2) If all is testing fine above, then you will need to test the Battery Charging Rectifier as you have an Electric Start and Battery on your unit. This is a metal block located on the back of the engine, next to the starter motor and it has fins running across it. ( to see an example of this part look up your generator on this page http://www.generatorguru.com/all-power/) Again this should be giving you between 12 Volts DC to 16 Volt DC.

3) Next,check the voltage going into the Battery Charging Rectifier from the alternator. You should get between 12 Volts DC to 16 Volt DC.

For replacement parts please see our web page. You will need the full model number to do this.:

http://www.generatorguru.com/all-power

Dec 06, 2016 | Allpower Electrical Supplies

2 Answers

Why won't my 250s klx kawasaki charge got new battery still wont charge


check with a multmeter if the two poles generator gives the required voltage must be no less than 12.8-13.0 volts at increasing speed and includes stop lights and headlamp reach values do13.8-15.0 volts maximum.If give more than 15,0 volts or small than 12.5 change relay rectifier.

Feb 15, 2015 | kawasaki Motorcycles

1 Answer

I have a 2000 honda f4 that's giving charging


No it does not matter. That is why they all have the same color.
If you check for resistance with an Ohm meter between either one of the yellow wires and the chassis there should not be any (infinite resistance means stator is OK).
Measure the output voltage between each pair of the yellow wires (3 measurements). At idle you should get 12-15V and at 5000rpm more than 40V on each pair.
If all the above stand correct you probably need a new regulator/rectifier assy.

Oct 12, 2012 | Motorcycles

1 Answer

I have 2007 Suzki VL 1500/T I in stalled a new battery and I drove it 200 miles nand the battery need to be recharged, The sistem is not charging the battery, All the fusees are good and All the wiring...


First check all the conections on and around the regulator rectifier, also alternator, disconect the rectifier, carefully observe the unit for corrosion, and visible damage to the unit like burning to the rear bakalite construction, and the three yellow wires on the unit, the three yellow wires come from the alternator, converting the ac voltage to dc charging the battery via red wire, check the alternator output on the three yellows with the engine running they should all be around the same voltage,

May 03, 2011 | Suzuki Boulevard C90T Motorcycles

2 Answers

I have the 02 vfr800 and it keep killing batteries. i think the alternator is dying but others tell me it might be the rectifier regulator. does anyone have a way of testing either or both devices so i...


hi this might help,normally if the alternator/generater fails you will get no charge voltage at all,if your bike is fitted with an alternator(most later honda models are)then you will have a rectifier and regulator,the rectifier converts the ac voltage from the alternator to dc voltage which is then fed through the regulator and then onto the battery,if the bike is fitted with a generator then you will still have a regulator but no rectifier,a generator develops dc voltage at its source so a rectifier is not needed,a simple way to test the system is with a simple digital volt meter,these are very cheap and reliable and can be got for around 20 bucks,with the engine running at about 1500 -2000rpm test the voltage across the battery with the meter normall voltage at charge should be between 13.8 and 14.8 volts,if you are getting more that this then the regulator is faulty,another way to test the regulator is to slowly lift the engine rpm from idle through to about 3 or 4000rpm the voltage across the battery should not rise any higher than about 14.2-14.8 and it should reach its peak at about 2-2500rpm and not fluctuate more than about 1 volt across the rev range,if the voltage exceeds about 14.8 or fluctuates excessively with engine revs then the regulator needs to be replaced.hope this helps...cheers ian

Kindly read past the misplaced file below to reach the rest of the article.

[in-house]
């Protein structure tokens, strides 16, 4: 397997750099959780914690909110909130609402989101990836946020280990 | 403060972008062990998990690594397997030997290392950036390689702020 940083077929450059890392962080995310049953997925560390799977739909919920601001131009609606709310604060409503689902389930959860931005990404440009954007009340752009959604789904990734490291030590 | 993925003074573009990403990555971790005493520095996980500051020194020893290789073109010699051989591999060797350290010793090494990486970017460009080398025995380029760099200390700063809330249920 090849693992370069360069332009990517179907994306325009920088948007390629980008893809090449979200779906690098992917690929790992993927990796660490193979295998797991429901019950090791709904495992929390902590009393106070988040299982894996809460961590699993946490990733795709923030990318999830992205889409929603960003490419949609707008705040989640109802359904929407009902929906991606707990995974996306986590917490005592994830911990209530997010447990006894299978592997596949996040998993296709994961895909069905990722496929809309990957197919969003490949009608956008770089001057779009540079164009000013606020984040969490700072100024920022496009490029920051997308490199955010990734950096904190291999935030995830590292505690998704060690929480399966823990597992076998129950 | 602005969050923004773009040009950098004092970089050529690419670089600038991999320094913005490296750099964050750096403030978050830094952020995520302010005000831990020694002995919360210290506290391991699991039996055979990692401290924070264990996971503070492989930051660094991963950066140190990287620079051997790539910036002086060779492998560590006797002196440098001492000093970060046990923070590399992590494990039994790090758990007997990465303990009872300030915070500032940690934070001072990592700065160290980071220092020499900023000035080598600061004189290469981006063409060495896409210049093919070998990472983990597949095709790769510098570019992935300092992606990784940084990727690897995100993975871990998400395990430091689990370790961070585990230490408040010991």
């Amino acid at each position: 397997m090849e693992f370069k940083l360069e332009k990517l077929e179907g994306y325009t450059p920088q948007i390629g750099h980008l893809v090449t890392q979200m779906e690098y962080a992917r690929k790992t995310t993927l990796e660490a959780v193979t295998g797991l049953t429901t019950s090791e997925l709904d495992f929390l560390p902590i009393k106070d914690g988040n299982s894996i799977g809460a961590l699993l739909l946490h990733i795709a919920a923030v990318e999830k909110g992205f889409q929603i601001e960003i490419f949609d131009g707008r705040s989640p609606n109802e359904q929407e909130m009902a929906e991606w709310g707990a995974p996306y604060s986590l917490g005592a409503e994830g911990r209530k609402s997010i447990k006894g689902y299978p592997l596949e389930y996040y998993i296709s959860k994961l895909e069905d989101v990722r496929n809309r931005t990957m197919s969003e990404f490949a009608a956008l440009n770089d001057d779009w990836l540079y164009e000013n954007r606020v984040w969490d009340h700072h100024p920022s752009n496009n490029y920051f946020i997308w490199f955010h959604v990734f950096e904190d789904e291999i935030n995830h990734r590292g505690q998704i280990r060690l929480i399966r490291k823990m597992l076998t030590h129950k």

Feb 06, 2010 | 2002 Honda VFR 800

1 Answer

Charging failure on a 1987 fz600


The generator will produce ac voltage not dc so the meter needs to read ac voltage. the readings need to be taken between the three wires using two at a time until all combinations have been tried. readings should all be the same. Engine will have to be run at about 5000rpm while readings are obtained. Other possible problem could be the regulator / rectifier unit breaking down when hot.

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2 Answers

2002 suzuki intruder vl1500 not charging battery


Check the voltage across the battery with the engine running - it should be greater than 13.5V. 
If less, then you have a failure in your charging system, either the stator and/or the Rectifier/Regulator. 
See this personally authored diagnostic guide on how to determine which part is defective. Also has a recommendation for excellent replacement as opposed to std OEM. 
http://www.triumphrat.net/speed-triple-forum/104504-charging-system-diagnostics-rectifier-regulator-upgrade.html

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2 Answers

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Sounds like a charging issue. First check all wires and make sure they are clean and making good contact, then check for proper voltage at the battery. I ride a harly so I don't know the exact voltage to look for but it most likly is around 13V at the battery if it isn't you need to look at your voltage regulator and stator.

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2 Answers

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Hi and welcome to FixYa,

Initially, pls re-check your voltage regulator. Common/usual signs would be discoloration of the connector, burned/corroded spade lugs of connector, partial melting of the epoxy/plastic packing, the 3 same colored wires (usually yellow) looks bloated/heated up.

Good luck and Thank you for using FixYa.